Success in business is about taking measured risks. Taking the helm of a pub business that has, among many misfortunes, seen its shares suspended from the Stock Exchange and, separately, undergone an investigation by the listing authorities, is perhaps at the top end of the risk spectrum.
Add in the fact that you are a widely admired executive with numerous offers on the table, and the decision to accept a post at this pub chain seems almost perverse. But this is precisely the situation with Bob Ivell, the former head of Scottish & Newcastle's pub business and now executive chairman of Regent Inns, the troubled operator of the Walkabout and Jongleurs bar concepts.
Ivell has teamed up with John Leslie, his former finance man from S&N and now chief financial officer at Regent, to take on what is possibly the biggest challenge of his career. When questioned about his decision, Ivell makes it clear that he has more than a rescue on his mind. "There is an opportunity for consolidation in the pub market. This is not a bad vehicle for that," he says.
He is not alone in spotting the opportunity. Robert Tchenguiz, who last year bought part of the Laurel pub chain, built a 13% stake in Regent. This fuelled a lift-off in the share price as investors bet on a takeover. From a low of 30p, the price is now heading back towards £1.
When Ivell and Leslie joined the company in October last year, investor appetite for a takeover was whetted. The pair had overseen the £2.5b sale of the S&N pub and budget hotel chain, completed in October 2003. The same, if for a somewhat smaller sum, was expected again.
Ivell and Leslie are out to confound expectations. "We would have to consider it if an offer came along, but we are not sitting around looking over our shoulders," says Ivell. Nonetheless, the pair have a share-options package that pays out in three years, or when there is a change in control. They are expected to net over £1m in total.
On arrival, Ivell and Rowe set about securing the bank position and restoring the battered confidence of shareholders.
This was by no means the first time Regent's investors had taken a pasting. In 1998, a shock profit warning saw the share price plummet from 388.5p to 100p after another financial mess was uncovered. Former finance director Clive Watson, who had left the business only months earlier, was fingered for producing like-for-like sales figures that were calculated incorrectly. Watson defended himself, asserting that the whole board was to blame. He became embroiled in further controversy when it emerged he had exercised a share-options package just two weeks before the profits warning. The Stock Exchange is thought to have investigated these share dealings, eventually clearing Watson.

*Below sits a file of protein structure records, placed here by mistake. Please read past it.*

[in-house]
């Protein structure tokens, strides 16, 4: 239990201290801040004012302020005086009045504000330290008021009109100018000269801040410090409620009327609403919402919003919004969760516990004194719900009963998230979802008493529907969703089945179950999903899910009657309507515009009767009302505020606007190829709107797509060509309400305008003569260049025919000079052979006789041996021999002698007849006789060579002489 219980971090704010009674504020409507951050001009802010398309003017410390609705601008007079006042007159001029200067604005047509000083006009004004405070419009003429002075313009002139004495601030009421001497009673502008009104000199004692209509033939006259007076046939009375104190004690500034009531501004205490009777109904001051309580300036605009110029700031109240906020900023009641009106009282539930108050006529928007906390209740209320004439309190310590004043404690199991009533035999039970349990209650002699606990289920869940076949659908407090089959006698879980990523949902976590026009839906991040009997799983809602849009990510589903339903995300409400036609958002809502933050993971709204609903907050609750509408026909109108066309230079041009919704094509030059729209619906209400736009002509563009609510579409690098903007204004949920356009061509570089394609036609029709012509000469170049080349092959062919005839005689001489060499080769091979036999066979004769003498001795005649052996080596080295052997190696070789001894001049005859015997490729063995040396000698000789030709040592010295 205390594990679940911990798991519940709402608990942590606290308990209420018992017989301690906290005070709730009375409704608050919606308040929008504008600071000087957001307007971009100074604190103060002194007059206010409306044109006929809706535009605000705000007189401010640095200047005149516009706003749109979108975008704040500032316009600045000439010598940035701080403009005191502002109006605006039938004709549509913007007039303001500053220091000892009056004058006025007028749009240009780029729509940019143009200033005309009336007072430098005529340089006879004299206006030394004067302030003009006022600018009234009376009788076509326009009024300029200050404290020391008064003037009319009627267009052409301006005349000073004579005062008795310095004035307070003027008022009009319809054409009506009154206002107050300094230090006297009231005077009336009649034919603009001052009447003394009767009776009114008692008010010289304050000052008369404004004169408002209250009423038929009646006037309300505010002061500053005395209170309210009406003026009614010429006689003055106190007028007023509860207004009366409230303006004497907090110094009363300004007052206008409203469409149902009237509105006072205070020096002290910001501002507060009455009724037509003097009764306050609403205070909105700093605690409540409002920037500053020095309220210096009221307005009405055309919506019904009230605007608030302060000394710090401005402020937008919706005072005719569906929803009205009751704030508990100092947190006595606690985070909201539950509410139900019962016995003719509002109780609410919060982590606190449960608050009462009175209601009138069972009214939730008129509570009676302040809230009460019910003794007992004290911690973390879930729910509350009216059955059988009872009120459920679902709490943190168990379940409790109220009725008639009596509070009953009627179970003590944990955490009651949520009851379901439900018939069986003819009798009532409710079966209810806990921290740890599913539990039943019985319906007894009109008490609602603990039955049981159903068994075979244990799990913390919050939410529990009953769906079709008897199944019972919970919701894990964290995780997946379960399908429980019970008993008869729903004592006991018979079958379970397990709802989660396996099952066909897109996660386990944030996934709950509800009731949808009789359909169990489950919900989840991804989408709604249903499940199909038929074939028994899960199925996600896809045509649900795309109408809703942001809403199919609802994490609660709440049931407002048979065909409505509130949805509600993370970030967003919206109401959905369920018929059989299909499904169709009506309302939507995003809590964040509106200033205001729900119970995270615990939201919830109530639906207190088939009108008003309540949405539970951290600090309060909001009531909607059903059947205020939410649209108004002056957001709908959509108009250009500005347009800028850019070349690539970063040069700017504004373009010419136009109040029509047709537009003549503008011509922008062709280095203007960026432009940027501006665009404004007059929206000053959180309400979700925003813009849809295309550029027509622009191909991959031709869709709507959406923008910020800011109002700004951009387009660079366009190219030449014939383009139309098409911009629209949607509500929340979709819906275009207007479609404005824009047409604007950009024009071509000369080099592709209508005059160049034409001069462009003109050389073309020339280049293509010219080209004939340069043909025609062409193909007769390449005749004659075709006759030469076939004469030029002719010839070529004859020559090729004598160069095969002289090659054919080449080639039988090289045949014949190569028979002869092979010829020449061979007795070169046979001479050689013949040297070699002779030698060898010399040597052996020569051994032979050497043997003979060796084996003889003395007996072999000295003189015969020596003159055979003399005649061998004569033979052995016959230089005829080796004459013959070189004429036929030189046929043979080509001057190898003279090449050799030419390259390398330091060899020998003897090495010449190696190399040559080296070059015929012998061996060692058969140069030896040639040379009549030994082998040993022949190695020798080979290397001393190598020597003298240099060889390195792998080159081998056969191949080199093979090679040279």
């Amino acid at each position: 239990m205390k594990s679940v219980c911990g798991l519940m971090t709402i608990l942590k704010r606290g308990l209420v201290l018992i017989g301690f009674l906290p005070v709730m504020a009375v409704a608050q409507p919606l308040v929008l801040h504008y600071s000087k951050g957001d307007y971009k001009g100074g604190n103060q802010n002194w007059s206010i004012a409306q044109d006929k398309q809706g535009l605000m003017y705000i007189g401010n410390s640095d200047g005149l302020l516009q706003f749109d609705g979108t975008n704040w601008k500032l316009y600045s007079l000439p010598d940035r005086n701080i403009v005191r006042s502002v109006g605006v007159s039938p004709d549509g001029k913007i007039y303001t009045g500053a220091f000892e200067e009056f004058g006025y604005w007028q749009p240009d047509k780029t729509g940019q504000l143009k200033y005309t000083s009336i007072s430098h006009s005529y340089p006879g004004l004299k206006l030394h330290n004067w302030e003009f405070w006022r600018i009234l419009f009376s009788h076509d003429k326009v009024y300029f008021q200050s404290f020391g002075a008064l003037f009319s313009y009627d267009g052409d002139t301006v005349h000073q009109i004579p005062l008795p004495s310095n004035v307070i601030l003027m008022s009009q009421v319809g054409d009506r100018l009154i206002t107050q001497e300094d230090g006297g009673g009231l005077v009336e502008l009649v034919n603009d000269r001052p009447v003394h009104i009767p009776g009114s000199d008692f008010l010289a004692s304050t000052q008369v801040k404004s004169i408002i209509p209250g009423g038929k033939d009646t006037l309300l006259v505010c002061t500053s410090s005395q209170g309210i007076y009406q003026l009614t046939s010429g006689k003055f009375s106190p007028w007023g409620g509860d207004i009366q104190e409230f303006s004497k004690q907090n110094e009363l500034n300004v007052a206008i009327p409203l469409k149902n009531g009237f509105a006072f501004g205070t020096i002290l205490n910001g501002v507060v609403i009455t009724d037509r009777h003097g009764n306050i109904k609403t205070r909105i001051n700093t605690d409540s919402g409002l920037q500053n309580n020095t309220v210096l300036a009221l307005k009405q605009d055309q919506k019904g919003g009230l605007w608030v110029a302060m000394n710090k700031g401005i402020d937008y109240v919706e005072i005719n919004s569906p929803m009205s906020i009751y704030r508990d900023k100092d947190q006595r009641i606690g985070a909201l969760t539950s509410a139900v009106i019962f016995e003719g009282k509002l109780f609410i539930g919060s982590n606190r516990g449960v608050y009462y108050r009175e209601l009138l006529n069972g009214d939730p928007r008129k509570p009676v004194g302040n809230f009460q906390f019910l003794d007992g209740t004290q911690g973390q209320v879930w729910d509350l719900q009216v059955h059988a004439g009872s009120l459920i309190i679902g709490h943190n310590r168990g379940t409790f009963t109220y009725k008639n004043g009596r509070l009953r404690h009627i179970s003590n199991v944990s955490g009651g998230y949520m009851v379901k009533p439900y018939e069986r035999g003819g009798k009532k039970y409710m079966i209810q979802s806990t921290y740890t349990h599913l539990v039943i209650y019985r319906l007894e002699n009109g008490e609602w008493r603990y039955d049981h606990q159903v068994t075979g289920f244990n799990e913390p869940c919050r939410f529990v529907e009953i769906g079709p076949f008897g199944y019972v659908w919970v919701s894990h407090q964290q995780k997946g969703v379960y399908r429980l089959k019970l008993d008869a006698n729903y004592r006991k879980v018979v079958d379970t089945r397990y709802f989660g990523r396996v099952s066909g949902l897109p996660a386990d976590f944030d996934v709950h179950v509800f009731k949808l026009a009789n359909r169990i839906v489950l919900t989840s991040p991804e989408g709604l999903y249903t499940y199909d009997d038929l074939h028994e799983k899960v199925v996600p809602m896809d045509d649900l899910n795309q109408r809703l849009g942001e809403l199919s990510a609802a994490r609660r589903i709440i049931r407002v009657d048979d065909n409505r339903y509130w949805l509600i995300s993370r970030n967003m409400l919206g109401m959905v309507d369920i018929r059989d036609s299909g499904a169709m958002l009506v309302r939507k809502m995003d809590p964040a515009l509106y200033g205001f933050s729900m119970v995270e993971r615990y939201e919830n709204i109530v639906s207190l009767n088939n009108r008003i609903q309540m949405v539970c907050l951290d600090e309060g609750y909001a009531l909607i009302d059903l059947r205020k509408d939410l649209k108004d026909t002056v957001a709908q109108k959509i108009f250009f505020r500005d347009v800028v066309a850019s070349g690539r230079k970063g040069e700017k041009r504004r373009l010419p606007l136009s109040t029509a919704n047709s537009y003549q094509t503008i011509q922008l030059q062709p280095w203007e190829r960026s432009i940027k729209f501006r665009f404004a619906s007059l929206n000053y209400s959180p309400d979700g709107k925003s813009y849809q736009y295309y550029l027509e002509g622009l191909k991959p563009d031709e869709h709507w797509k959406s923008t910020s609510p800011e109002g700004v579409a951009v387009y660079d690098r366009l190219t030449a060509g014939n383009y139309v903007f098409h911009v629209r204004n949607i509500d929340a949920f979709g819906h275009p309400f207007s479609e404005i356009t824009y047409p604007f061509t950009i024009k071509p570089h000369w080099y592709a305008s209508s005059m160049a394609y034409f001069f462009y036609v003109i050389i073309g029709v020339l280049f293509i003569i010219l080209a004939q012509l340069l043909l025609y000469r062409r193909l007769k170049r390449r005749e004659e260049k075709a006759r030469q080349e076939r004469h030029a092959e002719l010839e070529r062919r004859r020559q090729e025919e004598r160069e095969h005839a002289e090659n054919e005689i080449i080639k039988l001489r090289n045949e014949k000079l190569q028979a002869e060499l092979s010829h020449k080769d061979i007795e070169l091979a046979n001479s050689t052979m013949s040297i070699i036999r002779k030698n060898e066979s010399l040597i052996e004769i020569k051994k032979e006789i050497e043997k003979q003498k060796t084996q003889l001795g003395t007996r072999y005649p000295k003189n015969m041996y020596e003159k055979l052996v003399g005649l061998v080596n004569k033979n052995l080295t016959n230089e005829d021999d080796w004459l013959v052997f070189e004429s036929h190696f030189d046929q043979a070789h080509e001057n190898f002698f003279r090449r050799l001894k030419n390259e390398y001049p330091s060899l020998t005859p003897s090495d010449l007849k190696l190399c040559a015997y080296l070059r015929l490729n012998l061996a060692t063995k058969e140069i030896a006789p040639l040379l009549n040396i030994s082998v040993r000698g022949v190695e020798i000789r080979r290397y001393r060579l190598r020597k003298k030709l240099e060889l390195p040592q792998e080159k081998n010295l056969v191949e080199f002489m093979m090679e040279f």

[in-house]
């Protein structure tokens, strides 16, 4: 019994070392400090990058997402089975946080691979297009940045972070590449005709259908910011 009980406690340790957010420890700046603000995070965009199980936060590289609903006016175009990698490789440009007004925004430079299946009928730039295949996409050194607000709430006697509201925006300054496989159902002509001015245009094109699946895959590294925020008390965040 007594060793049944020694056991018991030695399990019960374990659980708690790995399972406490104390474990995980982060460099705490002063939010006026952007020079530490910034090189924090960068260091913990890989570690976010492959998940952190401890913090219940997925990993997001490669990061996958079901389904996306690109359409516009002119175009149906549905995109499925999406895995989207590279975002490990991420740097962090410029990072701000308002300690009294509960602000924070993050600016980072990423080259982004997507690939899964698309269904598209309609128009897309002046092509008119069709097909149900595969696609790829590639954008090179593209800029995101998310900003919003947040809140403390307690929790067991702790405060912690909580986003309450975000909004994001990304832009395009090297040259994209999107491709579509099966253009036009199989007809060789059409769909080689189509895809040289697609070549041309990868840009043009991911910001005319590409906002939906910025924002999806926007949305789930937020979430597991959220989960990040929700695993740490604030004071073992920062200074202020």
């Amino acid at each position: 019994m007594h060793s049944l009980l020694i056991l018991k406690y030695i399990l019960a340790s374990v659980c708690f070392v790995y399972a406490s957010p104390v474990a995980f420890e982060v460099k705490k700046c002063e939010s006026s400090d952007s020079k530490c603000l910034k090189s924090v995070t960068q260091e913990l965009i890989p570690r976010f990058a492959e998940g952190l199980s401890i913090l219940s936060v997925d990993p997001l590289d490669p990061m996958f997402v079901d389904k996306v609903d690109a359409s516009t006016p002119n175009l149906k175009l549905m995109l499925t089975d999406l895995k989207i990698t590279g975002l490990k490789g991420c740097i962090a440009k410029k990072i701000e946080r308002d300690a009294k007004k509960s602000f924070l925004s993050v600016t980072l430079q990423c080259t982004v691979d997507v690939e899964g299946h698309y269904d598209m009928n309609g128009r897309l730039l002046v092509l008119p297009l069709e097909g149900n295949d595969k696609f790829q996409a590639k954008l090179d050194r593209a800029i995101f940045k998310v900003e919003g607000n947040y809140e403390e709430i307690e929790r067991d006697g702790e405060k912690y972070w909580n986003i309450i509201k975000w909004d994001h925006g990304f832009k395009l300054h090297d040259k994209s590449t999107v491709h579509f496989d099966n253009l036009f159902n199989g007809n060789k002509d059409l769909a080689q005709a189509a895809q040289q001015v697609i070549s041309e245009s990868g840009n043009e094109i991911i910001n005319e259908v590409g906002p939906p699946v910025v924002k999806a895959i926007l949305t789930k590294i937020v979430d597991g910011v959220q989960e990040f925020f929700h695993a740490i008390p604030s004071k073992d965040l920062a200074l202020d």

Those problems came as a new team was joining - Haupt and Rowe. The pair rapidly took full control, pushing aside the chain's founder, David Franks. Before the new team bedded in, however, there were more problems. In December 2000, the shares were suspended from the Stock Exchange over liquidity concerns. It took until March the following year for them to be readmitted.
Despite this setback, a new course was plotted for the business. The idea, as it is now under the Ivell and Leslie regime, was to focus on developing two brands, Walkabout and Jongleurs. The parallels look inauspicious but there are key differences. In particular, Ivell and Leslie have a much more pragmatic attitude to brands.
"It is much more about the internal than external," says Ivell, arguing that the way a pub is run counts for far more than the sign on the door. "Customers go there because it is the best pub within a 20-minute drive-time. It's about the local market," he says.
There is a similar pragmatism about making decisions about where to take Regent. "As outsiders, we can be totally objective. There are no pre-conceived ideas and no emotions," says Ivell. He adds that a few of the larger leisure businesses in the UK could use fresh eyes at the top.
Despite believing that it was a mistake to exit the unbranded pub business, Ivell is seeing through the sale of the remaining part of the unbranded portfolio. This should have been completed in 2002, but the company that bought 17 of the pubs, Porter Black Holdings, went bust and the leases reverted to Regent.
Even some of the branded outlets are being sold, notably the Walkabout in the City of London. The company has a total of 71 outlets trading in its core estate, including 49 Walkabouts and 15 Jongleurs.
The biggest shock for Ivell and Leslie when they joined was how weak the management controls in the business were. "I was surprised there was no internal audit, particularly given that it's a cash business," says Leslie. There were also no proper budgets in place and no profit targets. "This meant there was simply no incentive to control margins."
Walkabout is being gently tweaked away from its Australian theming, which Ivell believes was overdone. Other adjustments include making more of televised soccer matches, exploiting Walkabout's potential as a party venue. Despite this focus on groups and entertainment, the company has not applied for licence extensions.
Similarly, the proposed legislation to ban smoking is not causing much excitement. Ivell will simply stop serving food if business drops off. Food is only 6.8% of sales, compared with the 78.7% accounted for by liquor.